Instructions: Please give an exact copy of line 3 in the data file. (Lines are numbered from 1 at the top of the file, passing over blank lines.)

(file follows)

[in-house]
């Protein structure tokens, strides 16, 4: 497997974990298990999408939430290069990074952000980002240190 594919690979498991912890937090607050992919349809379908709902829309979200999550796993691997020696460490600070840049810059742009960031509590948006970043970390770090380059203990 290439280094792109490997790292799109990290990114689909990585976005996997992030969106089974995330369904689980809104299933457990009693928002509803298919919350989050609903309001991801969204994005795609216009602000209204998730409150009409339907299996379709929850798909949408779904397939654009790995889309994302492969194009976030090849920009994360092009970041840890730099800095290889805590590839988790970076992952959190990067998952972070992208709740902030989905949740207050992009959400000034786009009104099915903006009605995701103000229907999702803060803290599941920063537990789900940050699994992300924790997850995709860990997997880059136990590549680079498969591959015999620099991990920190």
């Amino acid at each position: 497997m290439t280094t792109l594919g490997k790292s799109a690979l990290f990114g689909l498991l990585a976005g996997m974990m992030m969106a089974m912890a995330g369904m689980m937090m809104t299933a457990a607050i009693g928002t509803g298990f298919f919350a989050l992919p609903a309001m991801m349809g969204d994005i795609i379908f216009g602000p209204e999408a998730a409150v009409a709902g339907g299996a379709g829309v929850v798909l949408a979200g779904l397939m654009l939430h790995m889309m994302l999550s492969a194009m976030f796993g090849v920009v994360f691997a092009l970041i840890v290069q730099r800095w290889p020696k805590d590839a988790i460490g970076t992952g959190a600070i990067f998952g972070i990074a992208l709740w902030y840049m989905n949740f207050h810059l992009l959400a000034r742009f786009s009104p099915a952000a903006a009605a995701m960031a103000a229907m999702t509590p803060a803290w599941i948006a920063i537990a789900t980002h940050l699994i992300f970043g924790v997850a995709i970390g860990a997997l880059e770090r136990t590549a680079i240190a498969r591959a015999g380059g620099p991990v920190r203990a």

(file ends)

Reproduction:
């Amino acid at each position: 497997m290439t280094t792109l594919g490997k790292s799109a690979l990290f990114g689909l498991l990585a976005g996997m974990m992030m969106a089974m912890a995330g369904m689980m937090m809104t299933a457990a607050i009693g928002t509803g298990f298919f919350a989050l992919p609903a309001m991801m349809g969204d994005i795609i379908f216009g602000p209204e999408a998730a409150v009409a709902g339907g299996a379709g829309v929850v798909l949408a979200g779904l397939m654009l939430h790995m889309m994302l999550s492969a194009m976030f796993g090849v920009v994360f691997a092009l970041i840890v290069q730099r800095w290889p020696k805590d590839a988790i460490g970076t992952g959190a600070i990067f998952g972070i990074a992208l709740w902030y840049m989905n949740f207050h810059l992009l959400a000034r742009f786009s009104p099915a952000a903006a009605a995701m960031a103000a229907m999702t509590p803060a803290w599941i948006a920063i537990a789900t980002h940050l699994i992300f970043g924790v997850a995709i970390g860990a997997l880059e770090r136990t590549a680079i240190a498969r591959a015999g380059g620099p991990v920190r203990a």